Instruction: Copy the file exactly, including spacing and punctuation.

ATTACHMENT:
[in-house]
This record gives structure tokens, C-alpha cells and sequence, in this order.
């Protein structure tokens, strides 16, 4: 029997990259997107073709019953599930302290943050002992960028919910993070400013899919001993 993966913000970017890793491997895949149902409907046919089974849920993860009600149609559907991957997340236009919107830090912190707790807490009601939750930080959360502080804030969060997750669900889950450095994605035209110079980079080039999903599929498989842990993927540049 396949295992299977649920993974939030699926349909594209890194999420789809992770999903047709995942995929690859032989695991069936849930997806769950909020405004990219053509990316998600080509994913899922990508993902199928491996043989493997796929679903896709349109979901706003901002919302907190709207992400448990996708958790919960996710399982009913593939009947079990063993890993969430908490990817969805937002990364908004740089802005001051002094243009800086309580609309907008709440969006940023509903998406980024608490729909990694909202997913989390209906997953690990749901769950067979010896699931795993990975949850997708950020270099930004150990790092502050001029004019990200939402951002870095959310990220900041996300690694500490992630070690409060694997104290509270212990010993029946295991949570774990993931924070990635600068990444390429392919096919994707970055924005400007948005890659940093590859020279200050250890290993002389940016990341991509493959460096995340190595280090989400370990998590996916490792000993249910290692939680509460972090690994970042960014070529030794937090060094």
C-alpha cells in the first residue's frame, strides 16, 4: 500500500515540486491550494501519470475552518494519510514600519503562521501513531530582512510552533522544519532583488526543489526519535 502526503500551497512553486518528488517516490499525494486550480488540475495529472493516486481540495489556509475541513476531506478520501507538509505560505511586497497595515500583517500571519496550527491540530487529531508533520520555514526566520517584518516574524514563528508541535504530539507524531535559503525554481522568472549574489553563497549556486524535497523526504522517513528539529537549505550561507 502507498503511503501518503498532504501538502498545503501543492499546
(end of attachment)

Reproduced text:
[in-house]
This record gives structure tokens, C-alpha cells and sequence, in this order.
């Protein structure tokens, strides 16, 4: 029997990259997107073709019953599930302290943050002992960028919910993070400013899919001993 993966913000970017890793491997895949149902409907046919089974849920993860009600149609559907991957997340236009919107830090912190707790807490009601939750930080959360502080804030969060997750669900889950450095994605035209110079980079080039999903599929498989842990993927540049 396949295992299977649920993974939030699926349909594209890194999420789809992770999903047709995942995929690859032989695991069936849930997806769950909020405004990219053509990316998600080509994913899922990508993902199928491996043989493997796929679903896709349109979901706003901002919302907190709207992400448990996708958790919960996710399982009913593939009947079990063993890993969430908490990817969805937002990364908004740089802005001051002094243009800086309580609309907008709440969006940023509903998406980024608490729909990694909202997913989390209906997953690990749901769950067979010896699931795993990975949850997708950020270099930004150990790092502050001029004019990200939402951002870095959310990220900041996300690694500490992630070690409060694997104290509270212990010993029946295991949570774990993931924070990635600068990444390429392919096919994707970055924005400007948005890659940093590859020279200050250890290993002389940016990341991509493959460096995340190595280090989400370990998590996916490792000993249910290692939680509460972090690994970042960014070529030794937090060094």
C-alpha cells in the first residue's frame, strides 16, 4: 500500500515540486491550494501519470475552518494519510514600519503562521501513531530582512510552533522544519532583488526543489526519535 502526503500551497512553486518528488517516490499525494486550480488540475495529472493516486481540495489556509475541513476531506478520501507538509505560505511586497497595515500583517500571519496550527491540530487529531508533520520555514526566520517584518516574524514563528508541535504530539507524531535559503525554481522568472549574489553563497549556486524535497523526504522517513528539529537549505550561507 502507498503511503501518503498532504501538502498545503501543492499546